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Saturday, 1 January, 2000, 09:58 GMT
India's press asks tough questions

"It is a new year. And a new century. But for India the focus shifted away from the millennium celebrations to the plight of the passengers on board Indian Airlines flight IC 814."

Hijack Special Report
The Asian Age takes the line of many Indian newspapers in setting millennial fever to one side and concentrating on the release of the Indian hostages in Kandahar.

And after the jubilation of the front pages about the release, the Indian press' opinion columns are generally harsh on the government.

Under the headline "Bitter Relief", The Asian Age begins by criticising the slow response of the authorities when the crisis broke.

"The complete incompetence of the government to manage a crisis has been exposed by the hijacking. After all, the preparedness of a country is judged during a crisis and not in peace time and the government of India was found to be completely wanting on this front," writes Seema Mustafa.

She also criticises an attempt to tie up "the entire Islamic terrorism package in a Muslim mix with a former diplomat actually coming on television at the initial stage of the hijacking to ask the Indian Muslims to appeal to Pakistan etc, for the release of the passengers.

"He did not stop to ask: what has the Indian Muslim to do with Pakistan or for that matter the terrorists operating in this region?"


"Citizens feel let down by the government" reads another headline in The Asian Age.

Under the headline "Hostages freed, back in India", The Statesman in Calcutta welcomes the conclusion of the crisis in Kandahar, but sounds a sceptical note about the country's politicians.

"The release of the hostages is welcome but there can be no doubt that we have suffered a reverse in the hijacking drama.... One militant released is one too many. If we do not hold fast to this position not only in hijackings but taking of hostages generally, we will live to regret it," The Statesman writes.

"Great relief but a heavy price" says The Hindu, heralding the "widespread sense of relief and rejoicing" at the end of a "gruesome ordeal".

The Hindu says that the deal struck by the Indian government and the hijackers "is certainly a bitter pill for the country to swallow. Yet it was a Hobson's choice, given the fact that more than a hundred innocent lives were at stake".

"The hijackers managed to browbeat the government of India... the painful reality is that the government's strategy and tactics in this period demonstrably foundered, " says The Hindu.

Urgent necessity

Like several other Indian newspapers, The Hindu criticises the Indian authorities for not stalling the plane when it landed briefly at Amritsar on the first day of the crisis, leaving the way clear for the hijackers, who "triumphantly took the plane out of Indian skies to unfriendlier destinations".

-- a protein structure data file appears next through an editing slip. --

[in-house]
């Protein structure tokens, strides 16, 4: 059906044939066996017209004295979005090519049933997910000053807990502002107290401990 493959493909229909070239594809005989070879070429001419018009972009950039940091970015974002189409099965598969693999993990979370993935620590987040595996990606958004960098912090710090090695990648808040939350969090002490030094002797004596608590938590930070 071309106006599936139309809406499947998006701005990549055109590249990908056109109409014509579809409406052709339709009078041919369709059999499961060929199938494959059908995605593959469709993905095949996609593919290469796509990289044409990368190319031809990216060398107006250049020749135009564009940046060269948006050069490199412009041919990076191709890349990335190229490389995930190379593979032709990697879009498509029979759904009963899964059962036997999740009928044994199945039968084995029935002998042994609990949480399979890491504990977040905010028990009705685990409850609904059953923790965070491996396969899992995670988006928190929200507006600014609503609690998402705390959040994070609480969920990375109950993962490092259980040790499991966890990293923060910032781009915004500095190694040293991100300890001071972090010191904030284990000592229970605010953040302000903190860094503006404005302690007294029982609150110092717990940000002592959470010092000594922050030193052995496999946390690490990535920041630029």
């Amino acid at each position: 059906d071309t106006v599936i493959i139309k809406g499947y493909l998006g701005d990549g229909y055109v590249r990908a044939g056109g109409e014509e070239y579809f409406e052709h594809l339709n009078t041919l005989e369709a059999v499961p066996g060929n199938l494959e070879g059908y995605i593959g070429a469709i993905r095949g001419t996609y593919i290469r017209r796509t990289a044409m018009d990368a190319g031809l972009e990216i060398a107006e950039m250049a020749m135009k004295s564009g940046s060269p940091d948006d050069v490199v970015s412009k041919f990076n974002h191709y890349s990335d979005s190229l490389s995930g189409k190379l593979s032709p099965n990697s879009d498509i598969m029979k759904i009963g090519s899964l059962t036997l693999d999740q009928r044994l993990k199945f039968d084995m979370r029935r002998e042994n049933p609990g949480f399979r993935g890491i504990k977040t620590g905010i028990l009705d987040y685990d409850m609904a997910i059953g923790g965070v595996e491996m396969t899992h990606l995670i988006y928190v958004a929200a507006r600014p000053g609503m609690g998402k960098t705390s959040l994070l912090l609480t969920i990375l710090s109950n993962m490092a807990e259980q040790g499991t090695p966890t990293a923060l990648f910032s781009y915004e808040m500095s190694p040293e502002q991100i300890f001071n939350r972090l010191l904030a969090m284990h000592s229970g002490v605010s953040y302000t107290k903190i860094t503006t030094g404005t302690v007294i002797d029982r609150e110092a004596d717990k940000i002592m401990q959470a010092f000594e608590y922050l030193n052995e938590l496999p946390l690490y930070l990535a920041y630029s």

The most "urgent necessity", The Hindu says, is "the formulation of a long-term strategy to deal with militancy in the [Kashmir] Valley, including a recognition of the need for a political approach to the aspirations of the Kashmiris".

Brahma Chellaney in The Hindustan Times takes a tougher line: "The only way the government can redeem itself now is by launching an all-out war against terrorism that demonstrates that what happened at Kandahar was only a tactical retreat."

The Times Of India, under the headline "Setback for India", notes that even Israel has released prisoners in exchange for hostages.

"Concessions made by the government can be minimised... if, even at this late stage, the nation will wake up to the harsh realities of its security environment," writes The Times of India.

"All the resources of our intelligence and security agencies have to be brought to bear in countering the possible attempts at escalation of the terrorist campaign being waged in Jammu and Kashmir," it continues, calling for "a state of general alert against terrorism."

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See also:
01 Jan 00 |  South Asia
Hijackers release final hostage
31 Dec 99 |  South Asia
Hostages recount hijack ordeal
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Analysis: India warms to the Taleban
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Chronology of a hijack
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Profile: Maulana Masood Azhar

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